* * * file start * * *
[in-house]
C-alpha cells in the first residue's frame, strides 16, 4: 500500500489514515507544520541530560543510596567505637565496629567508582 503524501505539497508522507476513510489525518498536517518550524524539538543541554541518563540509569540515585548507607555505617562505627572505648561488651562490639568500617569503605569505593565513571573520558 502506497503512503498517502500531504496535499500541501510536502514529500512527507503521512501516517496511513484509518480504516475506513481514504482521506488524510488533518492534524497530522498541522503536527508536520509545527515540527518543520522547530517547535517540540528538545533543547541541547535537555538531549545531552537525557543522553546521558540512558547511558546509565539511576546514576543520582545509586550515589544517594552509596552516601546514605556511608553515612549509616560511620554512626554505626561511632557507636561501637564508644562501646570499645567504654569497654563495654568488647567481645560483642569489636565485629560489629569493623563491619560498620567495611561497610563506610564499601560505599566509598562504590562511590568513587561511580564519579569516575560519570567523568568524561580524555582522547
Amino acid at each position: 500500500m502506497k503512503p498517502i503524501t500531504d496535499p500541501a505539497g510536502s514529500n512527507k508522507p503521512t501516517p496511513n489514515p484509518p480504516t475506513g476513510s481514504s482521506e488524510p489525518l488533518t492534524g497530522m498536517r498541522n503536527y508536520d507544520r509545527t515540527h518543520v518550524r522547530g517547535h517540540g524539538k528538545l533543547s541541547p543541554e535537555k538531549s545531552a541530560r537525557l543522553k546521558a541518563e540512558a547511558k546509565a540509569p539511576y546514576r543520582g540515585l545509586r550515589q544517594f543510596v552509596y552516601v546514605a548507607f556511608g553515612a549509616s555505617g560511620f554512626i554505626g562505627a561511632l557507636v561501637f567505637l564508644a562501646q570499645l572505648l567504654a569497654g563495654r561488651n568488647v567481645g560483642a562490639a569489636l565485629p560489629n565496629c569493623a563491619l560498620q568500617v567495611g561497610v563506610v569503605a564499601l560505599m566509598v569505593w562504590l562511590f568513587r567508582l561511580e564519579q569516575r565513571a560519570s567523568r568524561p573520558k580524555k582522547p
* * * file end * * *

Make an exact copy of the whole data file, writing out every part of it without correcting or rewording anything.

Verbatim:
[in-house]
C-alpha cells in the first residue's frame, strides 16, 4: 500500500489514515507544520541530560543510596567505637565496629567508582 503524501505539497508522507476513510489525518498536517518550524524539538543541554541518563540509569540515585548507607555505617562505627572505648561488651562490639568500617569503605569505593565513571573520558 502506497503512503498517502500531504496535499500541501510536502514529500512527507503521512501516517496511513484509518480504516475506513481514504482521506488524510488533518492534524497530522498541522503536527508536520509545527515540527518543520522547530517547535517540540528538545533543547541541547535537555538531549545531552537525557543522553546521558540512558547511558546509565539511576546514576543520582545509586550515589544517594552509596552516601546514605556511608553515612549509616560511620554512626554505626561511632557507636561501637564508644562501646570499645567504654569497654563495654568488647567481645560483642569489636565485629560489629569493623563491619560498620567495611561497610563506610564499601560505599566509598562504590562511590568513587561511580564519579569516575560519570567523568568524561580524555582522547
Amino acid at each position: 500500500m502506497k503512503p498517502i503524501t500531504d496535499p500541501a505539497g510536502s514529500n512527507k508522507p503521512t501516517p496511513n489514515p484509518p480504516t475506513g476513510s481514504s482521506e488524510p489525518l488533518t492534524g497530522m498536517r498541522n503536527y508536520d507544520r509545527t515540527h518543520v518550524r522547530g517547535h517540540g524539538k528538545l533543547s541541547p543541554e535537555k538531549s545531552a541530560r537525557l543522553k546521558a541518563e540512558a547511558k546509565a540509569p539511576y546514576r543520582g540515585l545509586r550515589q544517594f543510596v552509596y552516601v546514605a548507607f556511608g553515612a549509616s555505617g560511620f554512626i554505626g562505627a561511632l557507636v561501637f567505637l564508644a562501646q570499645l572505648l567504654a569497654g563495654r561488651n568488647v567481645g560483642a562490639a569489636l565485629p560489629n565496629c569493623a563491619l560498620q568500617v567495611g561497610v563506610v569503605a564499601l560505599m566509598v569505593w562504590l562511590f568513587r567508582l561511580e564519579q569516575r565513571a560519570s567523568r568524561p573520558k580524555k582522547p